What Courses Do You Take in the First Two Years of College?


The first two years of college are often devoted to taking general courses that provide a foundation for your college education. These courses are known as the core curriculum. The requirements for categories of skills that are included in the core curriculum, such as communication and multiculturalism, are determined by the state's higher education coordinating board. However, individual colleges and universities often have flexibility with selecting the individual courses they choose to fulfill these requirements.

Math Adds to Your Foundation

  • Mathematics is one category that usually appears in the core curriculum. Math courses are designed to teach underclassmen students skills that are useful in other courses, such as economics or physics, as well as to help them learn reasoning skills. Usually, students can select from a list of math courses that are approved for their major. However, if you have a major in the sciences or in math, you may need to follow a sequence of required math courses instead. In addition, if you require remedial math, the remedial course may not fulfill the math requirement and you may need to take additional math courses after you successfully complete the remedial course.

Communications Counts

  • Most states also require that college students take one or more courses in the communications category. Communications courses are designed to introduce beginning college students to the requirements of college writing and speaking. This category can often be fulfilled by a wide variety of courses, and different colleges choose to fulfill this category in a variety of ways. However, courses that typically appear in the communications category include composition, speech, technical writing, business writing, interpersonal communications and foreign languages.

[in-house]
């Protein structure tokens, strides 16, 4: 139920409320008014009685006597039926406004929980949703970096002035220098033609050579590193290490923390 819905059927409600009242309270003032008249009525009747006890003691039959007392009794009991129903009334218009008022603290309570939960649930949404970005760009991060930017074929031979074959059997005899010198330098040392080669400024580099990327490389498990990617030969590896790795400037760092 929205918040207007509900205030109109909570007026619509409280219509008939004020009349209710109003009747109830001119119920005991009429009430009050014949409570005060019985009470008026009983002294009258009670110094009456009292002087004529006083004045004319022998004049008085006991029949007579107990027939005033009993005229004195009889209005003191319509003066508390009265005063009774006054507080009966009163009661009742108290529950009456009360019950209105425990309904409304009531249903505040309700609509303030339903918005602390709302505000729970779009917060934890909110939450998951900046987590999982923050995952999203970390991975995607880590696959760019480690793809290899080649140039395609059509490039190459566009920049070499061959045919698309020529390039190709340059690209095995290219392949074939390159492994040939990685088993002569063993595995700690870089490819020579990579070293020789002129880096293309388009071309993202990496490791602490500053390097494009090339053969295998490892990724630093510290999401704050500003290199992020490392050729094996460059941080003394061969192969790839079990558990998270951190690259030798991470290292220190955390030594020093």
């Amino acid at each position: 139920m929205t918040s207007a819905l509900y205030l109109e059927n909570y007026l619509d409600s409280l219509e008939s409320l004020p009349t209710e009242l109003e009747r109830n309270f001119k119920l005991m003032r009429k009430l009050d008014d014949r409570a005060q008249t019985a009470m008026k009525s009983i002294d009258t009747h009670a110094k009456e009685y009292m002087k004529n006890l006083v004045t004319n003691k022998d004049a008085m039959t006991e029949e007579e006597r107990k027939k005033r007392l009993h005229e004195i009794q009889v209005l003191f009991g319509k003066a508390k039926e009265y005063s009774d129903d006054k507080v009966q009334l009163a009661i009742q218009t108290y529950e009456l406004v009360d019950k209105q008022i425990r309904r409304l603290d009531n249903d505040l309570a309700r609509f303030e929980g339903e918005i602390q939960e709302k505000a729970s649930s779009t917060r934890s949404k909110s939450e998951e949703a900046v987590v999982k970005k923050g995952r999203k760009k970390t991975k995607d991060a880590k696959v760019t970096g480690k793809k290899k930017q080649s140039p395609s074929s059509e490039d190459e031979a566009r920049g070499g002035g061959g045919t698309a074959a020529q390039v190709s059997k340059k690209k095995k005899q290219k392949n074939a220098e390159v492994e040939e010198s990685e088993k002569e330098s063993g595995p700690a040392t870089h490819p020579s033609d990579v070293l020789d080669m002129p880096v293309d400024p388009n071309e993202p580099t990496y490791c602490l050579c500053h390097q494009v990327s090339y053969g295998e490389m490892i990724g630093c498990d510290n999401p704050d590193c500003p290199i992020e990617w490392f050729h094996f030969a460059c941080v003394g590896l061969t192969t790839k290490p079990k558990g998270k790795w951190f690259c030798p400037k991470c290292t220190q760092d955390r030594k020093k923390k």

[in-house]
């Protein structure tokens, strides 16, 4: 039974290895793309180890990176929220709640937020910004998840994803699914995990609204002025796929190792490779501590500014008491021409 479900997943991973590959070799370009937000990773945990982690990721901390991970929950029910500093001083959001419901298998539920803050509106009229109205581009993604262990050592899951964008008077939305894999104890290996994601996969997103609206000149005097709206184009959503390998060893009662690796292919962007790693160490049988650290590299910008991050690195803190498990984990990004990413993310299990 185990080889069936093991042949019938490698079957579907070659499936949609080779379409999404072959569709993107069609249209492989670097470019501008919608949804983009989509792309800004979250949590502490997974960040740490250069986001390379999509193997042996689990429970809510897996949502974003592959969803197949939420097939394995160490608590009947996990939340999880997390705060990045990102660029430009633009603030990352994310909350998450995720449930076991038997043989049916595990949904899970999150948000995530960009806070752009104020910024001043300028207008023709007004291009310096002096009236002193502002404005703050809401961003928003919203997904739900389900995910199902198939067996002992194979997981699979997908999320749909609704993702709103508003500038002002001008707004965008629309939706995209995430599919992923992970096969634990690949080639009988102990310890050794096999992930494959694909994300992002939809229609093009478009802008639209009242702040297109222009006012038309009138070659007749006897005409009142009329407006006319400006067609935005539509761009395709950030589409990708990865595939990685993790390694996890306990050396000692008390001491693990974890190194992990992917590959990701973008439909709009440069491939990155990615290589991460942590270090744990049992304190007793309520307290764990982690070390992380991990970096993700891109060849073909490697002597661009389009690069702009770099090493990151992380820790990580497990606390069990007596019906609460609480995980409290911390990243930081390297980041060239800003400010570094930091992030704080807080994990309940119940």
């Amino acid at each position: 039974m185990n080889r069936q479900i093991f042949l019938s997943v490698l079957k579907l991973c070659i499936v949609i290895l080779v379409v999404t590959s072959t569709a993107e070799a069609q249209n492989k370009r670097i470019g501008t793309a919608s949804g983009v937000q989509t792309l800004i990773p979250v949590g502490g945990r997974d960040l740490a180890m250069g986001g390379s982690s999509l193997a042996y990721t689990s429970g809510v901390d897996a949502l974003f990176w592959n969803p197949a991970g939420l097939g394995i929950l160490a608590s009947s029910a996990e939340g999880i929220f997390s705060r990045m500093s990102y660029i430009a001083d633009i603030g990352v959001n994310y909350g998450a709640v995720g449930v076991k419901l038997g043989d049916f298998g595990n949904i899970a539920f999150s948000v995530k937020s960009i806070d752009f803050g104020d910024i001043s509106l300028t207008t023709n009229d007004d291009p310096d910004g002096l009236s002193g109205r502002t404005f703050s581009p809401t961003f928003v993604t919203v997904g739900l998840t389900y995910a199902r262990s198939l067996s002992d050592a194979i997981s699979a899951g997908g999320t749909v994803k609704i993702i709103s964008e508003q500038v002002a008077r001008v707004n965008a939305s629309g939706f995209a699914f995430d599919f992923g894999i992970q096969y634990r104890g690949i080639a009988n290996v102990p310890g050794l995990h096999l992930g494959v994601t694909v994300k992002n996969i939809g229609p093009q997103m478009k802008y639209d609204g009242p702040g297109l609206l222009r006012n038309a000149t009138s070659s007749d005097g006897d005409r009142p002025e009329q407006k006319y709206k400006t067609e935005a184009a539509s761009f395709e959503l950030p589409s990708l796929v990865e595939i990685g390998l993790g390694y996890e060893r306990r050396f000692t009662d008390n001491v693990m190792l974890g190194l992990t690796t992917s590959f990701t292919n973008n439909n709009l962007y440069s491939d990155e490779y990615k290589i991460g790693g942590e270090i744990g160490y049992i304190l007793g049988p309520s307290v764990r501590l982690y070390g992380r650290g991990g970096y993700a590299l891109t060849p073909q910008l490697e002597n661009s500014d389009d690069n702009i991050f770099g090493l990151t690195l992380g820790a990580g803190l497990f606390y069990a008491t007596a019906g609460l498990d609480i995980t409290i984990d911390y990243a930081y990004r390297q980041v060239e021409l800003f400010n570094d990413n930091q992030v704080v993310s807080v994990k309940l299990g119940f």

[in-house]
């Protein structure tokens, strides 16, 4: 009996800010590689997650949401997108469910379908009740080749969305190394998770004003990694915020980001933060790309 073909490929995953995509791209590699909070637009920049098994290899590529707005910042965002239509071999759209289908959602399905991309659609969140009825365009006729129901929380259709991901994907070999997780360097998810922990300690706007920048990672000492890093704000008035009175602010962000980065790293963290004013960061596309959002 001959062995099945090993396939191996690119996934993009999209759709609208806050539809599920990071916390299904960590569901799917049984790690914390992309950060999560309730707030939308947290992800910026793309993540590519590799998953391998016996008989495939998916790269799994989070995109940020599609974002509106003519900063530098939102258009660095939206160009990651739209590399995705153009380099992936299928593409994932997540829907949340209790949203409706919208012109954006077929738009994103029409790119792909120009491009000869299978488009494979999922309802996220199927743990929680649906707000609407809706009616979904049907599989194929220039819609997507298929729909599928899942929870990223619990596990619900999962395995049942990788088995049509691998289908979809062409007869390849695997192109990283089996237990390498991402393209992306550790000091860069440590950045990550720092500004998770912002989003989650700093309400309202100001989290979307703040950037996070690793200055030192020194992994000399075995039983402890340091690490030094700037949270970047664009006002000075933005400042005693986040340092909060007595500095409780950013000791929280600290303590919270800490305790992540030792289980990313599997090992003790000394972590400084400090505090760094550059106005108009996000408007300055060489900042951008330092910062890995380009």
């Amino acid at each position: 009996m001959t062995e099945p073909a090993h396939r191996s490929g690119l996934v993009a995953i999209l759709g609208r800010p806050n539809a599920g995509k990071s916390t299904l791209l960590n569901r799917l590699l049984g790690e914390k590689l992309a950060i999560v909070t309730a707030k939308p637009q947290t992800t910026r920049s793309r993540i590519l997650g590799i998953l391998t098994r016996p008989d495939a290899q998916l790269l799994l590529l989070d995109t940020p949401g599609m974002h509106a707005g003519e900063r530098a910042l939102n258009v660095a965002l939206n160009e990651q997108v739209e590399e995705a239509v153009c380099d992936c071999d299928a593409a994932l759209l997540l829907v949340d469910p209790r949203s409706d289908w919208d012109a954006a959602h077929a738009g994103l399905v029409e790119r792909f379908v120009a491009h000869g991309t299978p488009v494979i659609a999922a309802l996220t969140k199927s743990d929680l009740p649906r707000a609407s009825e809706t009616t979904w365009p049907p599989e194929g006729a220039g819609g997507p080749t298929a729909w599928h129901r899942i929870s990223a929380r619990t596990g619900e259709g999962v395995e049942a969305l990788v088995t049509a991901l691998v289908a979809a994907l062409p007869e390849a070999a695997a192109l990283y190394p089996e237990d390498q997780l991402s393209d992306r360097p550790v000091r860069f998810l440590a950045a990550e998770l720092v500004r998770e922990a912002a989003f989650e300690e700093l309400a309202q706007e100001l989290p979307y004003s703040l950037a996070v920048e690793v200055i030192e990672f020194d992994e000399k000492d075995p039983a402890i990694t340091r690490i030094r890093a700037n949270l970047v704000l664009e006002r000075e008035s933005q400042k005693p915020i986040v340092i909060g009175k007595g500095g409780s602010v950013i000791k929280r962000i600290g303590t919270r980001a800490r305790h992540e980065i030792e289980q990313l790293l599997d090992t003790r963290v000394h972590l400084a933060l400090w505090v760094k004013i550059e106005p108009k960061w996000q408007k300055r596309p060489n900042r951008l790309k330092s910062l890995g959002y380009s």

Speaking of Science

  • Courses in the sciences are another key component to the core curriculum of most universities. Courses in the sciences teach college underclassmen the scientific method as well as deductive reasoning. These courses can include courses in biology, chemistry, physics, geology, astronomy and more. Some universities require that students take science courses with a lab component, whereas others only require that students attend a lecture. In addition, science majors, math majors and students with majors in health and human services may be required to take a specific sequence of math courses rather than just select the one that interests them most.

Many More to Pick From

  • Other categories of courses that may appear in the university's core curriculum include courses in the humanities, the fine arts, social sciences, history and government. These courses teach students additional skills and provide them with a varied background in a number of topics, as well as teaches them the basics in government and history that they need to know to be considered a well-educated person. However, the requirements for these courses can vary widely and what may constitute a course in government for one state may count as a course in social sciences or the humanities for another state. Even the requirements for universities in the same state can be very different, which can make transferring credits difficult.


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